Aurrigo International plc has strengthened its partnership with Changi Airport Group (Singapore) Pte Ltd (CAG) for further joint development and testing of the company’s Auto-Dolly and Auto-DollyTug AVs (autonomous vehicles) and its airport simulation software platform Auto-Sim at Changi Airport.
“We have worked closely with the team at Changi for several years, and this partnership cements our collaboration to bring the best automated solutions to airlines and airports, enabling them to improve efficiency, safety, and sustainability,” said Prof. David Keene, CEO of Aurrigo.
The partnership follows on from the agreement with CAG announced in October 2022 for the next phase of development of Aurrigo’s Auto-Dolly. The development and testing of Aurrigo’s AVs are partially funded by the Civil Aviation Authority of Singapore (CAAS) through its Aviation Development Fund (ADF), which supports initiatives to improve productivity in the Singapore aviation sector through the use of innovative solutions.
“Similar to major airports throughout the world, recruiting enough ground handling personnel and drivers to support our growth is a challenge,” said Poh Li San, SVP of Terminal 5 Planning, Changi Airport Group. “We have been encouraged by Aurrigo’s innovative autonomous technologies to help address these issues, and we’re excited to partner with Aurrigo in joint development and testing of these solutions.”
Aurrigo’s Auto-Dolly is a baggage transportation solution for airports using multiple sensors including lidar. It is designed to reduce baggage and cargo loading and unloading times, improve movement efficiencies, drastically reduce the manpower required for an operation, and reduce overall operating costs.
The battery-electric Auto-Dolly is intended to replace fleets of conventional diesel and electric tug vehicles, all of which are manned, and deployed in considerable numbers at commercial airports. The use of lightweight materials means the vehicle is more efficient, benefitting longer run times between charges.
It can be manufactured using existing automotive and aviation parts that are commonly available across international markets. This strategy ensures that Auto-Dolly can be assembled by partners in overseas locations, close to the end user, while also avoiding any potential global supply-chain issues more commonly associated with custom-designed components and limited sourcing options.
Just like the Auto-Dolly, the Auto-DollyTug is an all-electric AV designed for carrying a standard ULD (unit load device), but with the added benefit of being able to tow three conventional dollies with ULDs. That equates to a capacity of 1.5 tons and the towing of a further 7.5 tons.
This is said to be a considerable improvement from today’s manually driven tugs, which are mostly diesel, cannot carry a load, and are only able to tow. Current tugs take up space in baggage halls, where an Auto-DollyTug could do the same job but with the advantage of carrying a ULD—leading to a significant improvement in the utilization of the baggage hall space and operation for moving ULDs.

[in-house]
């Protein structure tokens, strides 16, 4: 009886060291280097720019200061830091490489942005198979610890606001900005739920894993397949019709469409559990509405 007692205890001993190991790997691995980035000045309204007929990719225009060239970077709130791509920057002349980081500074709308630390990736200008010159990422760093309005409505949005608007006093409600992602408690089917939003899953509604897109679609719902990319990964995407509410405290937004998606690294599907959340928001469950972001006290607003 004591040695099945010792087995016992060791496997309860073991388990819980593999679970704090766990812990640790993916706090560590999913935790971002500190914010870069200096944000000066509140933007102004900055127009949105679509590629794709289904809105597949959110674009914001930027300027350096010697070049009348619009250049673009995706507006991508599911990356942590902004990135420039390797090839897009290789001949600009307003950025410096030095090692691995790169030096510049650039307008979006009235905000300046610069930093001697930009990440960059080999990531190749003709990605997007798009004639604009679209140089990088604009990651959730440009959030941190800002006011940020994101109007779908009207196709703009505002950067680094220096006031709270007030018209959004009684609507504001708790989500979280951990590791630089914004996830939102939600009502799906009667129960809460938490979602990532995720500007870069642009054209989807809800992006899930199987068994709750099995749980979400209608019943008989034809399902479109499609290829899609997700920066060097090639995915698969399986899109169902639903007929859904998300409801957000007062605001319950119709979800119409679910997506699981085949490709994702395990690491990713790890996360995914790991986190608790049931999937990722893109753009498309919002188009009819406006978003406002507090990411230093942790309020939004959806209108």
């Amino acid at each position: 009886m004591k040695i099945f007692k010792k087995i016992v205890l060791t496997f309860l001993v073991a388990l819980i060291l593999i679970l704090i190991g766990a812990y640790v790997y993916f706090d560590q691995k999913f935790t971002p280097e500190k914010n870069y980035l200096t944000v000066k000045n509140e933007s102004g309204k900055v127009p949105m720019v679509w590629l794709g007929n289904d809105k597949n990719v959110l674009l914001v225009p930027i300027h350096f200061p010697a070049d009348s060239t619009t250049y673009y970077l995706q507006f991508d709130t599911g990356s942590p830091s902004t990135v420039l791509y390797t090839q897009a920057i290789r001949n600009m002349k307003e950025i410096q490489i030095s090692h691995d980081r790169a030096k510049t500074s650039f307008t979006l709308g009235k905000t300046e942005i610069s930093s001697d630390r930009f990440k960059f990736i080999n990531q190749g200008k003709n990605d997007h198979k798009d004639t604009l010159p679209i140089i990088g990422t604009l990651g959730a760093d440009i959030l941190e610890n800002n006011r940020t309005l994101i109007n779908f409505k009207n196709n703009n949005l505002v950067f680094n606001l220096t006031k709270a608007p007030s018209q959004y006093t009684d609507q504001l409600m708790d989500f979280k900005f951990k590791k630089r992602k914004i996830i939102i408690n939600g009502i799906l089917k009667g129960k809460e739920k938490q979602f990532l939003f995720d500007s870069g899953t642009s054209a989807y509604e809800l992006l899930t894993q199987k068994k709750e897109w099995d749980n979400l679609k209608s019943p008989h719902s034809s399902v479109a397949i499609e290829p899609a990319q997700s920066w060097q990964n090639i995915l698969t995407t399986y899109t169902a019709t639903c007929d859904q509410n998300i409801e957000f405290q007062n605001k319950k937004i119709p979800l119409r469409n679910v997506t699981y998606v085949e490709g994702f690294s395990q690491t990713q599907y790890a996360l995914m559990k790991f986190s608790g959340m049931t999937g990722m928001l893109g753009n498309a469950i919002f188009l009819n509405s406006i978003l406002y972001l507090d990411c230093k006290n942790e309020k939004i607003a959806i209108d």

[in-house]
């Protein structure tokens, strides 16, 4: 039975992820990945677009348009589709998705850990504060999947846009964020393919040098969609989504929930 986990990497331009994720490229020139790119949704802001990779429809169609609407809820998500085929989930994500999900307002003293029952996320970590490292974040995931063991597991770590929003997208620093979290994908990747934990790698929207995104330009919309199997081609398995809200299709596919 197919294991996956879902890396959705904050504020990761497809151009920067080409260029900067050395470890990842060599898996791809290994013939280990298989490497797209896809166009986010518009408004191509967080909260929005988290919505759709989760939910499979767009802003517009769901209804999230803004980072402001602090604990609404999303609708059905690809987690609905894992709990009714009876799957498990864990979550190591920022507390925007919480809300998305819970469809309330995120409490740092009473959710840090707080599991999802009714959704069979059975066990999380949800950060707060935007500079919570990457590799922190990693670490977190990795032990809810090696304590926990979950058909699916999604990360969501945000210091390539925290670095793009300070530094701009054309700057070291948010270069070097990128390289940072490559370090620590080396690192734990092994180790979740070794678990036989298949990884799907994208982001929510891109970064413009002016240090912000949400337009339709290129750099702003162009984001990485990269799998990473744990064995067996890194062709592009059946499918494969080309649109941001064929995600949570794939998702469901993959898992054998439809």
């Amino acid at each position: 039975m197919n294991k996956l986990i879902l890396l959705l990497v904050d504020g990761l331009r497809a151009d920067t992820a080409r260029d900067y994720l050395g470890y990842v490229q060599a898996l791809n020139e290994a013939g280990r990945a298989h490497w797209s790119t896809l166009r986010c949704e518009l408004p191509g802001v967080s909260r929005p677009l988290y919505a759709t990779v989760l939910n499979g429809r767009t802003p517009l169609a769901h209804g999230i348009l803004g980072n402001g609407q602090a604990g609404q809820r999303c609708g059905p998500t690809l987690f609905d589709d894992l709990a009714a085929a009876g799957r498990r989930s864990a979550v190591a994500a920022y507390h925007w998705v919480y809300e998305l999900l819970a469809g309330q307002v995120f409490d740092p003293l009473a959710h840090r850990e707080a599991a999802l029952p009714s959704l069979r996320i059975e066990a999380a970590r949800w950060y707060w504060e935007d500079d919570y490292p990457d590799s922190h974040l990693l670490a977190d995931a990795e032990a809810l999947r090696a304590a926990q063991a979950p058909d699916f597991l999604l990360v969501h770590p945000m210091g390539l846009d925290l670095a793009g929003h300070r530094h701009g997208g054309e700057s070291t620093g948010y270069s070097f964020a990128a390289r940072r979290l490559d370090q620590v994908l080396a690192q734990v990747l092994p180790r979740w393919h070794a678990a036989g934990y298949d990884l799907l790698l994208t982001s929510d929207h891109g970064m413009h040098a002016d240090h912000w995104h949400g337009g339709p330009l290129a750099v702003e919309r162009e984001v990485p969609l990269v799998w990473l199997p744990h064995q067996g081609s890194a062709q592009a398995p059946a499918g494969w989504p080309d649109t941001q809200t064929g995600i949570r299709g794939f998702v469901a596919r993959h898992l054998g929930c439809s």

The Auto-Sim solution is used to create a 3D digital twin for visualizing and optimizing airport operations to improve efficiency, safety, and profits. The simulation is driven by airport flight schedules and then optimizes all vehicle movements required to perform flight servicing and turn around before arriving aircraft and after the plane has landed. Its baggage- and cargo-driven data models employ representative road networks of the airside indoor and outdoor environment and vehicle fleets configured via database and/or a web user interface anywhere in the world.
The new airport developments come on the heels of a grant through Innovate UK and the Centre for Connected and Autonomous Vehicles (CCAV) for the CAM (Commercializing Connected and Automated Mobility) competition for which Aurrigo will provide three of the self-driving zero-emissions Auto-Shuttles of which the company is better known.
As part of the SAMS (Sunderland Advanced Mobility Shuttle) project, the initiative will research, build, trial, and evaluate the deployment of a highly automated, remotely supervised, zero-emission passenger mobility service within the City of Sunderland, transporting passengers between Sunderland Interchange, Sunderland Royal Hospital, and the University of Sunderland City Campus. Development work is expected to commence in March, with the aim of demonstrating a sustainable commercial service during 2024. The UK Government is awarding £42 million to seven projects through the CCAV’s CAM competition.
“In just a few years’ time, the business of self-driving vehicles could add tens of billions to our economy and create tens of thousands of jobs across the UK,” said UK Business Secretary Grant Shapps. “This is a massive opportunity to drive forward our priority to grow the economy, which we are determined to seize.”
According to Aurrigo, self-driving vehicles could revolutionize public transport and passenger travel, especially for those who don’t drive; better connect rural communities; and reduce road collisions caused by human error. Forecasts it cited predict, that by 2035, 40% of new UK car sales will have self-driving capabilities, with a total market value for connected and automated mobility worth £41.7 billion to the UK. This could create nearly 40,000 skilled jobs in connected and automated vehicle technology.
The UK government is committed to introducing legislation that will enable the safe and timely rollout of self-driving vehicles on UK roads. Under its proposed “safety ambition” for self-driving vehicles to be equivalent in safety to a competent and careful human driver, vehicles will need to meet certain standards to be allowed to “self-drive” on the roads throughout the lifetime of the vehicle.